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Thread: 58gn v max .243 reloads

  1. #1

    58gn v max .243 reloads

    I am loading 58 gn v max for my parker hale .243. With any new load i always start by establishing oil to touching the lands so i can back off slightly. In this rifle with this bullet it won't touch the lands! So book oal is 2.600" i have loaded to oal of 2.650" (any longer and there is not enough bullet in the neck) Has anyone else come across this?

  2. #2
    Quote Originally Posted by nicholiath View Post
    I am loading 58 gn v max for my parker hale .243. With any new load i always start by establishing oil to touching the lands so i can back off slightly. In this rifle with this bullet it won't touch the lands! So book oal is 2.600" i have loaded to oal of 2.650" (any longer and there is not enough bullet in the neck) Has anyone else come across this?
    Yep. To be honest a lot of bullets won't unless they are target style which tend to be longer anyway. Ref the vmax 58Gr I just use the factory col on this one.

  3. #3
    Not surprising at all actually, considering the .243 was really designed for heavier bullets. I've used 60gr HP's in the past, and just set them to SAAMI/CIP OAL, crimped and was done with it. They shot ragged, one hole groups at 100 yds. When dealing with bullets like this (short for their cartridge), I have found a crimp really does help (similar to the lighter bullets in the Hornet).

    I have no proof, but theorize that when a bullet is that short, the crimp allows for a more consistent neck tension and allows pressures to build over a slight longer time (milliseconds), thus allowing the case to adhere to the chamber walls and the bullet to remain concentric as it leaves the case and proceeds down the throat. Just my personal theory...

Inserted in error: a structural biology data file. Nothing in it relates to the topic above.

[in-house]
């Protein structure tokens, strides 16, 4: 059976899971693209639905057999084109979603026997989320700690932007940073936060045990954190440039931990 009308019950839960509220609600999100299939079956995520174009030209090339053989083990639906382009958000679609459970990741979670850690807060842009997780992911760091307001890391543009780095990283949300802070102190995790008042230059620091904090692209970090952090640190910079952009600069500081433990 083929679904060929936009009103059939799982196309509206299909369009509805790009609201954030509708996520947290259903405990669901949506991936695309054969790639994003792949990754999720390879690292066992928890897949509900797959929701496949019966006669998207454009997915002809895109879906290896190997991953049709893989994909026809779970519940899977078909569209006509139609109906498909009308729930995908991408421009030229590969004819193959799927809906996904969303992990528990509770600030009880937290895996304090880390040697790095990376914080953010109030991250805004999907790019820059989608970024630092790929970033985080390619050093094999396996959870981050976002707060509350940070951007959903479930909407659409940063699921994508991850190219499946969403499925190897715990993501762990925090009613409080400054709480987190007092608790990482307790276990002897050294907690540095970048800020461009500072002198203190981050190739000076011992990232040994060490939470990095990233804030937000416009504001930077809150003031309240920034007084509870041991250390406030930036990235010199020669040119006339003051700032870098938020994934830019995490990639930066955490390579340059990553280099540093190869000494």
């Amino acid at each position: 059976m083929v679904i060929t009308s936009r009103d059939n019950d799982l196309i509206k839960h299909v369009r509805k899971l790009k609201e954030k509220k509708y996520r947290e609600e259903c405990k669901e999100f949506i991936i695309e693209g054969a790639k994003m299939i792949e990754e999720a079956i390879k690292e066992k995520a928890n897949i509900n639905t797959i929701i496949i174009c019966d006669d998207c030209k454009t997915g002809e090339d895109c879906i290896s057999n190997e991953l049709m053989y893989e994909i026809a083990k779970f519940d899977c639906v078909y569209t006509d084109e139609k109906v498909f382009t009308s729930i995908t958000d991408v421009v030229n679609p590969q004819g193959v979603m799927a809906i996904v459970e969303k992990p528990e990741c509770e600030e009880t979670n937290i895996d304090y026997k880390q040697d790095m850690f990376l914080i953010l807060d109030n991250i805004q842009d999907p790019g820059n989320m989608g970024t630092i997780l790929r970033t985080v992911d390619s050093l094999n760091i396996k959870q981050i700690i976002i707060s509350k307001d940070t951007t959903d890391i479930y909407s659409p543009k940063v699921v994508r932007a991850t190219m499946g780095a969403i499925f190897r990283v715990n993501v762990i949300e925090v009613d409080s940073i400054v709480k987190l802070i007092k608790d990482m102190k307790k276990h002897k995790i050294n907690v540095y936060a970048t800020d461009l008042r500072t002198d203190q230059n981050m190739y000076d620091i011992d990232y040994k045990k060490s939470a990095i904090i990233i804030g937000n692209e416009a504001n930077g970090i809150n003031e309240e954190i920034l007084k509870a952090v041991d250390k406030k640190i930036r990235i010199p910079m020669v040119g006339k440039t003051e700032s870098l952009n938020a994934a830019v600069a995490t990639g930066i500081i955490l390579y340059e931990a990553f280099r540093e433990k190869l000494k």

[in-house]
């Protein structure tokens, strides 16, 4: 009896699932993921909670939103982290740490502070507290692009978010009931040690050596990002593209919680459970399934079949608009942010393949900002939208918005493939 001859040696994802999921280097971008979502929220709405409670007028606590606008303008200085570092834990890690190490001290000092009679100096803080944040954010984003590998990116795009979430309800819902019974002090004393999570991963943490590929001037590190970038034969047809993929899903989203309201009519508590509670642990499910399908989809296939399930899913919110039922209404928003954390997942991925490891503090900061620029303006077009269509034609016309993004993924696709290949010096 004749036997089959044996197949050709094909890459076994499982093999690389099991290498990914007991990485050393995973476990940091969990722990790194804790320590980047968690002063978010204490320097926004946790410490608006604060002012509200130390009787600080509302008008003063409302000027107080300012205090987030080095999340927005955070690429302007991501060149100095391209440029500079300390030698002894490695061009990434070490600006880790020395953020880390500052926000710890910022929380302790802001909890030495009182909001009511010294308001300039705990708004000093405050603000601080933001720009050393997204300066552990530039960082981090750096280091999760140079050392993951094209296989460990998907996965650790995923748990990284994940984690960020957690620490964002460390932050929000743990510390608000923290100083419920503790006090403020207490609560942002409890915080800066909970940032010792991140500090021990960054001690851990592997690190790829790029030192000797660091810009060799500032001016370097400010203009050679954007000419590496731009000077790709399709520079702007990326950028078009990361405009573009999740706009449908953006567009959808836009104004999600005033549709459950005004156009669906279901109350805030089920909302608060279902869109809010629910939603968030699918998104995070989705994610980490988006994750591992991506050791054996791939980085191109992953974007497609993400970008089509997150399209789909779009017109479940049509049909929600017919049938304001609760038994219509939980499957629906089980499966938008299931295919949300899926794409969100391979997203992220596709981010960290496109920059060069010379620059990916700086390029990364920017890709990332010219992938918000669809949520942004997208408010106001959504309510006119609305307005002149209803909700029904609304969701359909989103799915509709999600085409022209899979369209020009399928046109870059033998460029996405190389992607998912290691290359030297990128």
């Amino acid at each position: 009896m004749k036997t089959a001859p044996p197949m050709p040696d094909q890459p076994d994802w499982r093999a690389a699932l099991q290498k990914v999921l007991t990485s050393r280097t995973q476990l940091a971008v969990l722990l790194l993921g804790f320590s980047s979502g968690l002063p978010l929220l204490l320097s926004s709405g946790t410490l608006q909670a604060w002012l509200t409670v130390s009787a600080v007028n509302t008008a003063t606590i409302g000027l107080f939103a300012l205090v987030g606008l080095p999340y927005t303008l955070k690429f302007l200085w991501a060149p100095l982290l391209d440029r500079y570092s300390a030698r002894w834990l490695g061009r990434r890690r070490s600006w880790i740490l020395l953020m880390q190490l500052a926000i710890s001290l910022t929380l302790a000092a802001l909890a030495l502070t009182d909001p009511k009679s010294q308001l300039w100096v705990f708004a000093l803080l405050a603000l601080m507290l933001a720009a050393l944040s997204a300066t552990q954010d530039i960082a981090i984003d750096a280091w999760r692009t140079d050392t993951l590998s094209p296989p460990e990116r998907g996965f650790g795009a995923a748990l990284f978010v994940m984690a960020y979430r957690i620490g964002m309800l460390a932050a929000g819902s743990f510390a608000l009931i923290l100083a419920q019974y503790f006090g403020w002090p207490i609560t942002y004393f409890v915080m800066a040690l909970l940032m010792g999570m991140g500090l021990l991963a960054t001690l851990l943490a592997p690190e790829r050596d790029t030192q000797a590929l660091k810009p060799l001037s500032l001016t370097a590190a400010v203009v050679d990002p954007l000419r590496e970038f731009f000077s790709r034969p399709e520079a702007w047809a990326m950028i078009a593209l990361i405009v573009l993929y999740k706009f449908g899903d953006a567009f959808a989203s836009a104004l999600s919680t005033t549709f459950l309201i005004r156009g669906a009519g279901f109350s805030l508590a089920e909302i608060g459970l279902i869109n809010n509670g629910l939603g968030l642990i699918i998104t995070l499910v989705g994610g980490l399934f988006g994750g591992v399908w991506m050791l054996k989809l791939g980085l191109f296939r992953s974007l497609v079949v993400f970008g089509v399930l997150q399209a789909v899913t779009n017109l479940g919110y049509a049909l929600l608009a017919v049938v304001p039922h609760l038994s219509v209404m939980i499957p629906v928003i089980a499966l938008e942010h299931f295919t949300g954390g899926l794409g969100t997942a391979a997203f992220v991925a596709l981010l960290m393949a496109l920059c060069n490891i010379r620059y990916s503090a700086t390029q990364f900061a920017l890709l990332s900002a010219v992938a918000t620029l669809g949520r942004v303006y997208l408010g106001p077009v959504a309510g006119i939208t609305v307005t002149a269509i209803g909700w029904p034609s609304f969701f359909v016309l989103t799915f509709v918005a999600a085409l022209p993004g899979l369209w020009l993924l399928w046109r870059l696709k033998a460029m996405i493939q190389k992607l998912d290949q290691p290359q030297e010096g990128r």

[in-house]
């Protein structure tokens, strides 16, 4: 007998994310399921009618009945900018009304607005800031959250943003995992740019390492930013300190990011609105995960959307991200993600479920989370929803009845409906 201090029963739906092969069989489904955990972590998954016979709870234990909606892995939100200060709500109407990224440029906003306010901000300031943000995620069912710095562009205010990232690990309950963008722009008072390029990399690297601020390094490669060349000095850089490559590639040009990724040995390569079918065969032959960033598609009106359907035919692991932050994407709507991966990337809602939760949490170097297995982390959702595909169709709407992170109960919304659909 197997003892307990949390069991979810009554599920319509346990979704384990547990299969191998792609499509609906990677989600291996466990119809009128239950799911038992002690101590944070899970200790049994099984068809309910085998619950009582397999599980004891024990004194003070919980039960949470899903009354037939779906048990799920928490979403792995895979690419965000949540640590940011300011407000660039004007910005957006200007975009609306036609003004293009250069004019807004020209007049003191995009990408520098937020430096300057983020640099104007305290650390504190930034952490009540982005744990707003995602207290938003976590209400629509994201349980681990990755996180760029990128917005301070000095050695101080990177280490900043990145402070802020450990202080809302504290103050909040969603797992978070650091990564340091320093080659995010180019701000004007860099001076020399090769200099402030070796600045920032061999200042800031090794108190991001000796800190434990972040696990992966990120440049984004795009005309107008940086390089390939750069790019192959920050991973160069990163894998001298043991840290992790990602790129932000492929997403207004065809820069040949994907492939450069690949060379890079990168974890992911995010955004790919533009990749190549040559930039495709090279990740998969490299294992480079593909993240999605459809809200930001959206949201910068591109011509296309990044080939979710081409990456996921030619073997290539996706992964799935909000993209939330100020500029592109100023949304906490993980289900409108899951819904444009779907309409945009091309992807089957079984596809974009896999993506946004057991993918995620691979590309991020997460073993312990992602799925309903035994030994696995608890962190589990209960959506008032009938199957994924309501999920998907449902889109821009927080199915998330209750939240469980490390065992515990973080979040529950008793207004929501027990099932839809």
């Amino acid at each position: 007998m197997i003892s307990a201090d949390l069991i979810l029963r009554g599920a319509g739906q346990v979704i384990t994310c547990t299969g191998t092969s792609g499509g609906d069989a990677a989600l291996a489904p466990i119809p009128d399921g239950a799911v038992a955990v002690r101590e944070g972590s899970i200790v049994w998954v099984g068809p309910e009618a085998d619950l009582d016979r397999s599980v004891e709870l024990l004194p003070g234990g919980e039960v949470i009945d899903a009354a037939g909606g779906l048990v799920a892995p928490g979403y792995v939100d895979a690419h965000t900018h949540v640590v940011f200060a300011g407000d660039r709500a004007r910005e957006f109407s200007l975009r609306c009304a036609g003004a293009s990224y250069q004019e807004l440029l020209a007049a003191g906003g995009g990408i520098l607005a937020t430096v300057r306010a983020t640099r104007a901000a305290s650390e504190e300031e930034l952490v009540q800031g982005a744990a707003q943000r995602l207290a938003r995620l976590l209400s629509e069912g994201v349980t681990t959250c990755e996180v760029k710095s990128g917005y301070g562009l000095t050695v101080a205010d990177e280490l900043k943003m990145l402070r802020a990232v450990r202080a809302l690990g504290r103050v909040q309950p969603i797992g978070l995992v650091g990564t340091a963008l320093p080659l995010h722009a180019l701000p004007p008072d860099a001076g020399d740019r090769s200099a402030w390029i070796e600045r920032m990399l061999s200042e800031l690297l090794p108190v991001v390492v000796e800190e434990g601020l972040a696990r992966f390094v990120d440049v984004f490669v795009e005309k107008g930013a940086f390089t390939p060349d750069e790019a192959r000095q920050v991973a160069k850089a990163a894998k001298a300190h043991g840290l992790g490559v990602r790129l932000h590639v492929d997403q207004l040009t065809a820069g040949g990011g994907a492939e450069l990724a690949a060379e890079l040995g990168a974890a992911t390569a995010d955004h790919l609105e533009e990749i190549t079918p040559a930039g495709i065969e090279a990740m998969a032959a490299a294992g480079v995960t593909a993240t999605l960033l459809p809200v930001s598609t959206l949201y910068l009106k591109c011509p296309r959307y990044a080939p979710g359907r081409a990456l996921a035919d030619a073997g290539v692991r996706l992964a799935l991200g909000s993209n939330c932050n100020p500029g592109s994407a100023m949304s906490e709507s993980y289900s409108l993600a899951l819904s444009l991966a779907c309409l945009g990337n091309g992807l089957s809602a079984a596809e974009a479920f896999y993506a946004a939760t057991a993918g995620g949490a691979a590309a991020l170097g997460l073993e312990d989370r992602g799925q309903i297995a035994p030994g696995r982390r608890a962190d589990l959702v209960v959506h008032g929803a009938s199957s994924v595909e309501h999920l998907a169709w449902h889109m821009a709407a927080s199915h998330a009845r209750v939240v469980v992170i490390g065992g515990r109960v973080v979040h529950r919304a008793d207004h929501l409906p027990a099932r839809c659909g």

All I know is that it works...

  4. #4
    Quote Originally Posted by MarinePMI View Post
    Not surprising at all actually, considering the .243 was really designed for heavier bullets. I've used 60gr HP's in the past, and just set them to SAAMI/CIP OAL, crimped and was done with it. They shot ragged, one hole groups at 100 yds. When dealing with bullets like this (short for their cartridge), I have found a crimp really does help (similar to the lighter bullets in the Hornet).

    I have no proof, but theorize that when a bullet is that short, the crimp allows for a more consistent neck tension and allows pressures to build over a slight longer time (milliseconds), thus allowing the case to adhere to the chamber walls and the bullet to remain concentric as it leaves the case and proceeds down the throat. Just my personal theory...

    All I know is that it works...
    I crimp all my hornet reloads so may try with the .243 . Cheers

  5. #5
    Different caliber but my 204 has a 200thou jump and the bullet is seated just over the book coal.
    dave

  6. #6
    Quote Originally Posted by nicholiath View Post
    I am loading 58 gn v max for my parker hale .243. With any new load i always start by establishing oil to touching the lands so i can back off slightly. In this rifle with this bullet it won't touch the lands! So book oal is 2.600" i have loaded to oal of 2.650" (any longer and there is not enough bullet in the neck) Has anyone else come across this?
    I load 60gn Sierra hp for foxes, @ 2.600 and they also shoot ragged holes @ 100 yds.

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